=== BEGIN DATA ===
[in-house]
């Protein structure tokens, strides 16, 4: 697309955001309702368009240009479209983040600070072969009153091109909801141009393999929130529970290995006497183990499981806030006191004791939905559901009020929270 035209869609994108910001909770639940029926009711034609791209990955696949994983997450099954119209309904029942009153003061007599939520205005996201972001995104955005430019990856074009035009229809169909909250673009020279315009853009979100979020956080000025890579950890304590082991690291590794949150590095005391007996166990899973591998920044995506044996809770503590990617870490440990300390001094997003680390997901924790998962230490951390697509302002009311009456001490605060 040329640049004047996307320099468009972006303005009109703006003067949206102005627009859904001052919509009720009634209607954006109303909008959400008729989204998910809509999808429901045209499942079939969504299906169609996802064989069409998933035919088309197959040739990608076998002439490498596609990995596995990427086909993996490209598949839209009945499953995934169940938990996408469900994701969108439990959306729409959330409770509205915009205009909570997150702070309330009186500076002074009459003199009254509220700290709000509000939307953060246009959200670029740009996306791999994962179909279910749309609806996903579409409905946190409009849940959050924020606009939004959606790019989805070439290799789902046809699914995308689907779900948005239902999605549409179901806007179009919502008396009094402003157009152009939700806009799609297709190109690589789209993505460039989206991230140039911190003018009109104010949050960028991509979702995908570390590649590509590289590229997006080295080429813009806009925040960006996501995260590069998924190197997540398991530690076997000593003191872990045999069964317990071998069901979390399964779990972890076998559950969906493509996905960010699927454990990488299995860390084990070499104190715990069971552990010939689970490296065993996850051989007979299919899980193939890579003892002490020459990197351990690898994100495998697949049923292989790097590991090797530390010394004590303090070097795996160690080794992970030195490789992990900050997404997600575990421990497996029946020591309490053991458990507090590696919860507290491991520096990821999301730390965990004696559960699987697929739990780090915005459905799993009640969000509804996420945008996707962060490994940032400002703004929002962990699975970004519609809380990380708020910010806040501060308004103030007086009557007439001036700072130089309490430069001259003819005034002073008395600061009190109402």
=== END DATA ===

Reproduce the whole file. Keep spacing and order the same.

[in-house]
């Protein structure tokens, strides 16, 4: 697309955001309702368009240009479209983040600070072969009153091109909801141009393999929130529970290995006497183990499981806030006191004791939905559901009020929270 035209869609994108910001909770639940029926009711034609791209990955696949994983997450099954119209309904029942009153003061007599939520205005996201972001995104955005430019990856074009035009229809169909909250673009020279315009853009979100979020956080000025890579950890304590082991690291590794949150590095005391007996166990899973591998920044995506044996809770503590990617870490440990300390001094997003680390997901924790998962230490951390697509302002009311009456001490605060 040329640049004047996307320099468009972006303005009109703006003067949206102005627009859904001052919509009720009634209607954006109303909008959400008729989204998910809509999808429901045209499942079939969504299906169609996802064989069409998933035919088309197959040739990608076998002439490498596609990995596995990427086909993996490209598949839209009945499953995934169940938990996408469900994701969108439990959306729409959330409770509205915009205009909570997150702070309330009186500076002074009459003199009254509220700290709000509000939307953060246009959200670029740009996306791999994962179909279910749309609806996903579409409905946190409009849940959050924020606009939004959606790019989805070439290799789902046809699914995308689907779900948005239902999605549409179901806007179009919502008396009094402003157009152009939700806009799609297709190109690589789209993505460039989206991230140039911190003018009109104010949050960028991509979702995908570390590649590509590289590229997006080295080429813009806009925040960006996501995260590069998924190197997540398991530690076997000593003191872990045999069964317990071998069901979390399964779990972890076998559950969906493509996905960010699927454990990488299995860390084990070499104190715990069971552990010939689970490296065993996850051989007979299919899980193939890579003892002490020459990197351990690898994100495998697949049923292989790097590991090797530390010394004590303090070097795996160690080794992970030195490789992990900050997404997600575990421990497996029946020591309490053991458990507090590696919860507290491991520096990821999301730390965990004696559960699987697929739990780090915005459905799993009640969000509804996420945008996707962060490994940032400002703004929002962990699975970004519609809380990380708020910010806040501060308004103030007086009557007439001036700072130089309490430069001259003819005034002073008395600061009190109402």